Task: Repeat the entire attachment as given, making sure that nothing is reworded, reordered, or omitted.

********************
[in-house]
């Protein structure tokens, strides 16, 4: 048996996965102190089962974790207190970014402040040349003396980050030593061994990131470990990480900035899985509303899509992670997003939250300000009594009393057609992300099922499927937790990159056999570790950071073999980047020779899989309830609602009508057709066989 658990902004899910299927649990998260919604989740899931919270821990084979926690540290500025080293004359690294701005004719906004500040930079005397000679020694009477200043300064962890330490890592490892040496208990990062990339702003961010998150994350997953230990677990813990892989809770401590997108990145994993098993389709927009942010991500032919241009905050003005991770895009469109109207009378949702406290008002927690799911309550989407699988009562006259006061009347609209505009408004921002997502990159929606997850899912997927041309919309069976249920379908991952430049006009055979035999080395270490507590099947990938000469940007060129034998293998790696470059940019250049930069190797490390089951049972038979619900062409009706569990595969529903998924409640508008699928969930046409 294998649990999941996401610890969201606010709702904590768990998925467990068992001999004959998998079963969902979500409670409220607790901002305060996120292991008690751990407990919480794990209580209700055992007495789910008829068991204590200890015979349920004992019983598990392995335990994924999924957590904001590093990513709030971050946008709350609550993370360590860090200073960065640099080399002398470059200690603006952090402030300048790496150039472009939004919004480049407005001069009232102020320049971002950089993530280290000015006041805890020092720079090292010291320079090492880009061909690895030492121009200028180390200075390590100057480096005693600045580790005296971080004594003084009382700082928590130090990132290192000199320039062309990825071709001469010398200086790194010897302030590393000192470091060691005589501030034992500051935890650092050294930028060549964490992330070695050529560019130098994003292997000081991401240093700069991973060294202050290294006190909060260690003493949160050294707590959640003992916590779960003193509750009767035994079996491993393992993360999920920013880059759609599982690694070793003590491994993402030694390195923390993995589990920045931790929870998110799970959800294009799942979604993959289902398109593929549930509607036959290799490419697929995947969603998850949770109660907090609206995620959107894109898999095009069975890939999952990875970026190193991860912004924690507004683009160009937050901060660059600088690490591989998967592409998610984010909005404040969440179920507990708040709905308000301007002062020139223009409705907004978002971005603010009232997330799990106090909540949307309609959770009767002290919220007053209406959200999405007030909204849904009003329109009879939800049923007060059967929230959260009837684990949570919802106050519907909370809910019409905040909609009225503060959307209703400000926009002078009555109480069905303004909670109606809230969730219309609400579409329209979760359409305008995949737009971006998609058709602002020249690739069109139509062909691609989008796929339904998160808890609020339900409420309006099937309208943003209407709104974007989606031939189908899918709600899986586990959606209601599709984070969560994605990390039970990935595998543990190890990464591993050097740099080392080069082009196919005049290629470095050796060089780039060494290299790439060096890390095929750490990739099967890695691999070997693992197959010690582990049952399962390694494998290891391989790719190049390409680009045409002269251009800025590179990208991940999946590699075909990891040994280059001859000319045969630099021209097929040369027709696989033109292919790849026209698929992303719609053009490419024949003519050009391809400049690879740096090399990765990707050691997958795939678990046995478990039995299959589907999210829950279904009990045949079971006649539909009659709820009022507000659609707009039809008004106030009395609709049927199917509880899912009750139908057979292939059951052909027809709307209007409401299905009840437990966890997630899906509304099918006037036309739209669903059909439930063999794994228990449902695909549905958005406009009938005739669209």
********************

[in-house]
């Protein structure tokens, strides 16, 4: 048996996965102190089962974790207190970014402040040349003396980050030593061994990131470990990480900035899985509303899509992670997003939250300000009594009393057609992300099922499927937790990159056999570790950071073999980047020779899989309830609602009508057709066989 658990902004899910299927649990998260919604989740899931919270821990084979926690540290500025080293004359690294701005004719906004500040930079005397000679020694009477200043300064962890330490890592490892040496208990990062990339702003961010998150994350997953230990677990813990892989809770401590997108990145994993098993389709927009942010991500032919241009905050003005991770895009469109109207009378949702406290008002927690799911309550989407699988009562006259006061009347609209505009408004921002997502990159929606997850899912997927041309919309069976249920379908991952430049006009055979035999080395270490507590099947990938000469940007060129034998293998790696470059940019250049930069190797490390089951049972038979619900062409009706569990595969529903998924409640508008699928969930046409 294998649990999941996401610890969201606010709702904590768990998925467990068992001999004959998998079963969902979500409670409220607790901002305060996120292991008690751990407990919480794990209580209700055992007495789910008829068991204590200890015979349920004992019983598990392995335990994924999924957590904001590093990513709030971050946008709350609550993370360590860090200073960065640099080399002398470059200690603006952090402030300048790496150039472009939004919004480049407005001069009232102020320049971002950089993530280290000015006041805890020092720079090292010291320079090492880009061909690895030492121009200028180390200075390590100057480096005693600045580790005296971080004594003084009382700082928590130090990132290192000199320039062309990825071709001469010398200086790194010897302030590393000192470091060691005589501030034992500051935890650092050294930028060549964490992330070695050529560019130098994003292997000081991401240093700069991973060294202050290294006190909060260690003493949160050294707590959640003992916590779960003193509750009767035994079996491993393992993360999920920013880059759609599982690694070793003590491994993402030694390195923390993995589990920045931790929870998110799970959800294009799942979604993959289902398109593929549930509607036959290799490419697929995947969603998850949770109660907090609206995620959107894109898999095009069975890939999952990875970026190193991860912004924690507004683009160009937050901060660059600088690490591989998967592409998610984010909005404040969440179920507990708040709905308000301007002062020139223009409705907004978002971005603010009232997330799990106090909540949307309609959770009767002290919220007053209406959200999405007030909204849904009003329109009879939800049923007060059967929230959260009837684990949570919802106050519907909370809910019409905040909609009225503060959307209703400000926009002078009555109480069905303004909670109606809230969730219309609400579409329209979760359409305008995949737009971006998609058709602002020249690739069109139509062909691609989008796929339904998160808890609020339900409420309006099937309208943003209407709104974007989606031939189908899918709600899986586990959606209601599709984070969560994605990390039970990935595998543990190890990464591993050097740099080392080069082009196919005049290629470095050796060089780039060494290299790439060096890390095929750490990739099967890695691999070997693992197959010690582990049952399962390694494998290891391989790719190049390409680009045409002269251009800025590179990208991940999946590699075909990891040994280059001859000319045969630099021209097929040369027709696989033109292919790849026209698929992303719609053009490419024949003519050009391809400049690879740096090399990765990707050691997958795939678990046995478990039995299959589907999210829950279904009990045949079971006649539909009659709820009022507000659609707009039809008004106030009395609709049927199917509880899912009750139908057979292939059951052909027809709307209007409401299905009840437990966890997630899906509304099918006037036309739209669903059909439930063999794994228990449902695909549905958005406009009938005739669209």